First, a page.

Secondary abdominal compartment syndrome (ACS) is the development of ACS in the absence of abdominal injury. The development of secondary ACS has been viewed by some authors as an unavoidable sequela of the aggressive crystalloid resuscitation often employed in the treatment of severe shock. We hypothesized that poor resuscitation techniques, including early and excessive crystalloid administration, places patients with extremity injuries at risk for developing secondary ACS.
The Trauma Registry of the American College of Surgeons database was queried for all patients with an extremity Abbreviated Injury Scale (AIS) score of 3 or greater and abdominal AIS score of 0 treated at our institution between January 1, 2001 and December 31, 2005. The study group included those patients who developed secondary ACS, whereas the comparison cohort included those who did not develop secondary ACS.
Forty-eight patients developed secondary ACS and were compared with 48 randomly selected patients who had an extremity AIS score of 3 or greater and an abdomen AIS score of 0. There were no differences between the groups with respect to age, sex, race, or individual AIS scores. However, the secondary ACS group had a slightly higher Injury Severity Score (25.6 vs. 21.4, p = 0.02), significantly higher operating room crystalloid administration (9.9 L vs. 2.7 L, p < 0.001), and more frequent use of a rapid infuser (12.5% vs. 0.0%, p = 0.01). Multiple logistic regression identified prehospital and emergency department crystalloid as predictors of secondary ACS.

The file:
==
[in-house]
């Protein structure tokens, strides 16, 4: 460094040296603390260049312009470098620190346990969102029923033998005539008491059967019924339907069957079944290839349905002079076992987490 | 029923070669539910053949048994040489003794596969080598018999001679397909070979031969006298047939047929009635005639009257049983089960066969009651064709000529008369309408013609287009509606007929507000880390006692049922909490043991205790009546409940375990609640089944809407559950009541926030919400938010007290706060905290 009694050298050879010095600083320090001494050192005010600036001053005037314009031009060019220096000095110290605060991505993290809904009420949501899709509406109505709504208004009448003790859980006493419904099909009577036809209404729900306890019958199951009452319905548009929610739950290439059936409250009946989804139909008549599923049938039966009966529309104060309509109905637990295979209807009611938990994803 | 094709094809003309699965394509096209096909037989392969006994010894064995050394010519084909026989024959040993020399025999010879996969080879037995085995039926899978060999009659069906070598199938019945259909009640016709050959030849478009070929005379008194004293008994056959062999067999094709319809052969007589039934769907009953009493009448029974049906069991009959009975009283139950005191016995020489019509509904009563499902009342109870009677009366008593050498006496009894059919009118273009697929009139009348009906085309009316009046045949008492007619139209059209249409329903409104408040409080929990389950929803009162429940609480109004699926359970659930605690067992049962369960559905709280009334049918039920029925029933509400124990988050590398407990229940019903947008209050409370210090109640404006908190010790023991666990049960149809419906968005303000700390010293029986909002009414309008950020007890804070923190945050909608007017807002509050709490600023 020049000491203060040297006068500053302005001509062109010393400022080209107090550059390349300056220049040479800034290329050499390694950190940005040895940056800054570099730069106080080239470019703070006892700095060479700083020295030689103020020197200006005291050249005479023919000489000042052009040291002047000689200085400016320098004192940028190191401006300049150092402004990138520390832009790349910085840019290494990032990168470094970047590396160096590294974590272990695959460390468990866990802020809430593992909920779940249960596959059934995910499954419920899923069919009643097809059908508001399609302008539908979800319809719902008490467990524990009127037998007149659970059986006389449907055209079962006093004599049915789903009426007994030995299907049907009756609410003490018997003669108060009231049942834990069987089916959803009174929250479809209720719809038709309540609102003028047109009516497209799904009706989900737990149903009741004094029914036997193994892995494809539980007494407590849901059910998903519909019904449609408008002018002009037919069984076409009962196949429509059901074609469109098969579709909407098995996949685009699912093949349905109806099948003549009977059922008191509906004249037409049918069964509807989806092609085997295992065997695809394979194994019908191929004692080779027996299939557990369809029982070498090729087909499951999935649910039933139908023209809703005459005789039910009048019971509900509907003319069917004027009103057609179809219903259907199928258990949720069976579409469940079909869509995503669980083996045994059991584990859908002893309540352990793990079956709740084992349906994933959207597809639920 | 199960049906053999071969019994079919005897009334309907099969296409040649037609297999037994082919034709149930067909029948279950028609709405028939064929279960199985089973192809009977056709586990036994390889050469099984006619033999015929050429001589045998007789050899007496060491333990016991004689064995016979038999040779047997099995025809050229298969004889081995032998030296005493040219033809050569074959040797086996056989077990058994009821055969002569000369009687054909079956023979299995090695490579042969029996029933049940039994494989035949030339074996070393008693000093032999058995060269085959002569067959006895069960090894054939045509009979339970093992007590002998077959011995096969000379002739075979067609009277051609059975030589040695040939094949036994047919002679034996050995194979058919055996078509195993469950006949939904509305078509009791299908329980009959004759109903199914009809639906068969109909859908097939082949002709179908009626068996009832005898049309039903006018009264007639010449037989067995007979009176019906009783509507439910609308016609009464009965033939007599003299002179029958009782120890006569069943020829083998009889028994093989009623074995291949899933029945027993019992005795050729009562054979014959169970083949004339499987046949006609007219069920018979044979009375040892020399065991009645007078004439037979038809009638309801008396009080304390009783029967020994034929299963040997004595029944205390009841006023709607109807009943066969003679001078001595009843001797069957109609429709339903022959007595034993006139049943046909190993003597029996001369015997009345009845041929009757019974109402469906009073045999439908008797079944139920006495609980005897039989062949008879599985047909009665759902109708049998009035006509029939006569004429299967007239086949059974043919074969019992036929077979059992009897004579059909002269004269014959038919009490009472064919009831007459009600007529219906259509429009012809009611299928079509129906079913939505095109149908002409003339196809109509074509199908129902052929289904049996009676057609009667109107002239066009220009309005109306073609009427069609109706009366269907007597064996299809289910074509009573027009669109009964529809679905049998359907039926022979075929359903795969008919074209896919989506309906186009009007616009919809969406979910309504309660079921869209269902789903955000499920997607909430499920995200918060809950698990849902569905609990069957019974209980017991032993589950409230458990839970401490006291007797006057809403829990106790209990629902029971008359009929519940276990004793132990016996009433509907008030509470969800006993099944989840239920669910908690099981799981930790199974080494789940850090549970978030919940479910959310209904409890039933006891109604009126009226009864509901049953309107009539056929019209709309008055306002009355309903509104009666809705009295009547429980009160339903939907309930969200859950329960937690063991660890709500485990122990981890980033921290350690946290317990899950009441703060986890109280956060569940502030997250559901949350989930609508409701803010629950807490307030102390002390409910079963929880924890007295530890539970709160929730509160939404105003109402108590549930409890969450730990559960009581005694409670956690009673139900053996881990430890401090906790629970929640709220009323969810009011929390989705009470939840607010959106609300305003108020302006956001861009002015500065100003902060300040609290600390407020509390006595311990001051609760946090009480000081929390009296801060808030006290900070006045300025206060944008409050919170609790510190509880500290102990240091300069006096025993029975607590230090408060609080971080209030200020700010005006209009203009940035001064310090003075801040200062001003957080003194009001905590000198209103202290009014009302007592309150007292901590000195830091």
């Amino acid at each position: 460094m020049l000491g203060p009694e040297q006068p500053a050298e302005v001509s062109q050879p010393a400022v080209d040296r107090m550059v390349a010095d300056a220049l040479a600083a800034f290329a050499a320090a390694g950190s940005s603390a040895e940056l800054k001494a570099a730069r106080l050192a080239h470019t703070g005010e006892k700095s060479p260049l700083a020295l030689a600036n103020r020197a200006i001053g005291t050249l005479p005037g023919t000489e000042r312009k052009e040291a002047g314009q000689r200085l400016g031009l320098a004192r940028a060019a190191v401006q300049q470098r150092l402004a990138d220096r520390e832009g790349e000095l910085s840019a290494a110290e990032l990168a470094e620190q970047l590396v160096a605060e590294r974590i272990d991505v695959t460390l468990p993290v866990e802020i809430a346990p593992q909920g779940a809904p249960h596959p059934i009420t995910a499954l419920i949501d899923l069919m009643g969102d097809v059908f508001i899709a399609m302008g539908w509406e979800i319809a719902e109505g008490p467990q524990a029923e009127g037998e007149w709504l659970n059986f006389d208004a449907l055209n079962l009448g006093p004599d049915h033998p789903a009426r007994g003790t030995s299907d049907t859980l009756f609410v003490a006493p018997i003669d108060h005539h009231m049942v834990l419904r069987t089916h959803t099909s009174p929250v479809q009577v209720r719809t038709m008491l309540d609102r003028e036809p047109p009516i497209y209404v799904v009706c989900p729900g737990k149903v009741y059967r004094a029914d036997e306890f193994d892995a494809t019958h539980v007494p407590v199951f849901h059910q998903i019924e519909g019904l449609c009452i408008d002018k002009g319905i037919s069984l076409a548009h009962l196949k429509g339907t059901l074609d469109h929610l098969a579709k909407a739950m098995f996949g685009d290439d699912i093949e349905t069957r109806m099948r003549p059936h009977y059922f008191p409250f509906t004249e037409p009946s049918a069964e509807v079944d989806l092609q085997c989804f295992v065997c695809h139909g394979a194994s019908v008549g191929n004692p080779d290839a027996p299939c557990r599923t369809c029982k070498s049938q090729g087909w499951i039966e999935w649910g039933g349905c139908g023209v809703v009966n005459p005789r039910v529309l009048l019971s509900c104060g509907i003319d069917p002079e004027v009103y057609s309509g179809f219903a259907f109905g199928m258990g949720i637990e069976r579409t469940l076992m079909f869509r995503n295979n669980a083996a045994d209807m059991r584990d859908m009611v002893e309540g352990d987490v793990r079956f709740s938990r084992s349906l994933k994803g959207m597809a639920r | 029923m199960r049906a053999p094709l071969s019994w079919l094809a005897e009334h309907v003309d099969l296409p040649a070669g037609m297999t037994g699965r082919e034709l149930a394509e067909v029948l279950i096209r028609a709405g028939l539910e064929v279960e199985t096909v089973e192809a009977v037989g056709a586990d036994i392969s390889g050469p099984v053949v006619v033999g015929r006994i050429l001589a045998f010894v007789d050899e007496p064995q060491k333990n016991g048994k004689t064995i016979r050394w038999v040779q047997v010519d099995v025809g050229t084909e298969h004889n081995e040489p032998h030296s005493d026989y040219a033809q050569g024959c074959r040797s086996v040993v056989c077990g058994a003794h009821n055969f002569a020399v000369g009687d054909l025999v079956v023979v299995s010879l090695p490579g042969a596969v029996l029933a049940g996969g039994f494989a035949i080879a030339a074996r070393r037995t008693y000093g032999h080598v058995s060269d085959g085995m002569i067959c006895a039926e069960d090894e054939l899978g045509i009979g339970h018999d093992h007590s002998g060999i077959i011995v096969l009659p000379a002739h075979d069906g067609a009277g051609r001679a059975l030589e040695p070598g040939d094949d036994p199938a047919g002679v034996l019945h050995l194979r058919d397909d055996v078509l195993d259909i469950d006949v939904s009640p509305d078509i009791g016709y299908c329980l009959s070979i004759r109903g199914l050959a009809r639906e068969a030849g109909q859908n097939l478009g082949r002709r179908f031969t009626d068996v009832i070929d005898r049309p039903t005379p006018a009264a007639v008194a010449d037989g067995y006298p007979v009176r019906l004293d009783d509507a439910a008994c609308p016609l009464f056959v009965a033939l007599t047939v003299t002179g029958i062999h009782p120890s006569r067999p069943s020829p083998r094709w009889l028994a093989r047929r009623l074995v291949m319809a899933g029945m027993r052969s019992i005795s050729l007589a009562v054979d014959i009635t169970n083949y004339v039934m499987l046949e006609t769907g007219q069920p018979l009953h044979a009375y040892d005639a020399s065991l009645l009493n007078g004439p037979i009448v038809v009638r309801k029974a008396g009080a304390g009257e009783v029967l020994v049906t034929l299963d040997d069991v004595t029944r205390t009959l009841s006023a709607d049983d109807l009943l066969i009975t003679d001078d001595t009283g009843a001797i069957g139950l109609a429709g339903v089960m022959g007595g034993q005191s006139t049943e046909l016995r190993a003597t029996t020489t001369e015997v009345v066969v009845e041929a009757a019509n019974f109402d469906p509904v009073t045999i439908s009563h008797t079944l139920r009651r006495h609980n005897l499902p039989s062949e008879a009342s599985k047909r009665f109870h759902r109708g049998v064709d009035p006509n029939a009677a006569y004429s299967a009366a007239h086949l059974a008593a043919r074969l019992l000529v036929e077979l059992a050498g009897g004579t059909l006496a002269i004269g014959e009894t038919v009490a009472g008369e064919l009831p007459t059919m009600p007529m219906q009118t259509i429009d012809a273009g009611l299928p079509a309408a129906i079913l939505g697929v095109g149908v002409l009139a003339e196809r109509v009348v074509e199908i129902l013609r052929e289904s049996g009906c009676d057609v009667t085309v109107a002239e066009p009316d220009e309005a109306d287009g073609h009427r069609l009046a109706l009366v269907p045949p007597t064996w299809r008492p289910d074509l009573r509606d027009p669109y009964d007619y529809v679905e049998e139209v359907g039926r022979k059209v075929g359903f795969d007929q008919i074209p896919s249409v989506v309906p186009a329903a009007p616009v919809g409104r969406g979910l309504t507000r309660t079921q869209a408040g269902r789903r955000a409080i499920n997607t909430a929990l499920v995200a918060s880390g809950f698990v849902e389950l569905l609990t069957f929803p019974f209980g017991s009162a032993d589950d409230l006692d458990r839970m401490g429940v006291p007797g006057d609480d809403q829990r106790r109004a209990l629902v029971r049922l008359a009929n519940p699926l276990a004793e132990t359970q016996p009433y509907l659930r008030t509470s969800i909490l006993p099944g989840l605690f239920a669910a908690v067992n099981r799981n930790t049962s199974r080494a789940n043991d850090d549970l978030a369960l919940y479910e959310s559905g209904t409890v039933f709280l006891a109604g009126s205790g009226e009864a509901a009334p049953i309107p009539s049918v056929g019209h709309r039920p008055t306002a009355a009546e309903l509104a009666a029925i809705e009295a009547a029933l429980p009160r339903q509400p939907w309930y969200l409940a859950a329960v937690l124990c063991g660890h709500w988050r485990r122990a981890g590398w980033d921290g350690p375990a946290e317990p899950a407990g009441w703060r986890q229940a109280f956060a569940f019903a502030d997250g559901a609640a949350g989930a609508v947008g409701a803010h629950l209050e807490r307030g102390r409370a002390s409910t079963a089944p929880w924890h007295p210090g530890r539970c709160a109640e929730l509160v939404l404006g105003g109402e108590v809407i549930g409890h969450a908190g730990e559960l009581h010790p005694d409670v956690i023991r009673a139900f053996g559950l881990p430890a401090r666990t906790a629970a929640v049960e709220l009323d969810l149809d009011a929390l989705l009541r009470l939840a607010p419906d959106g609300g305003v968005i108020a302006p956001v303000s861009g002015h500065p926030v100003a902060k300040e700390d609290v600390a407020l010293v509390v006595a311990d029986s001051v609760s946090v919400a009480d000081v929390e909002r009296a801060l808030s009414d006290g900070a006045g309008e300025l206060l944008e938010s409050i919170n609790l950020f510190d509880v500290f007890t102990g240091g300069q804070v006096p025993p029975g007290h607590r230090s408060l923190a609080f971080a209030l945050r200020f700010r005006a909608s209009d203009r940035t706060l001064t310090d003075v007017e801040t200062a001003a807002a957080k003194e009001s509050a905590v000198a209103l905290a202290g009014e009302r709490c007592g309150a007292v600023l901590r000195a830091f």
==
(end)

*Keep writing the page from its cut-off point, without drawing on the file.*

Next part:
Aggressive resuscitation techniques, often begun in the prehospital setting, appear to increase the likelihood of patients with severe extremity injuries developing secondary ACS. Early, large volume crystalloid administration was the greatest predictor of secondary ACS.
From the Department of Surgery, Division of Trauma and Surgical Critical Care, Vanderbilt University Medical Center, Nashville, Tennessee.
Submitted for publication July 27, 2007.
Accepted for publication November 14, 2007.
The authors of this article have no financial or other conflicts of interest.
Presented as a poster at the 66th Annual Meeting of the American Association for the Surgery of Trauma, September 27–29, 2007, Las Vegas, Nevada.
Address for reprints: Bryan A. Cotton, MD, VUMC-Trauma, 1211 21st Avenue South, 404 Medical Arts Bldg., Nashville, TN 37212; email: email@example.com.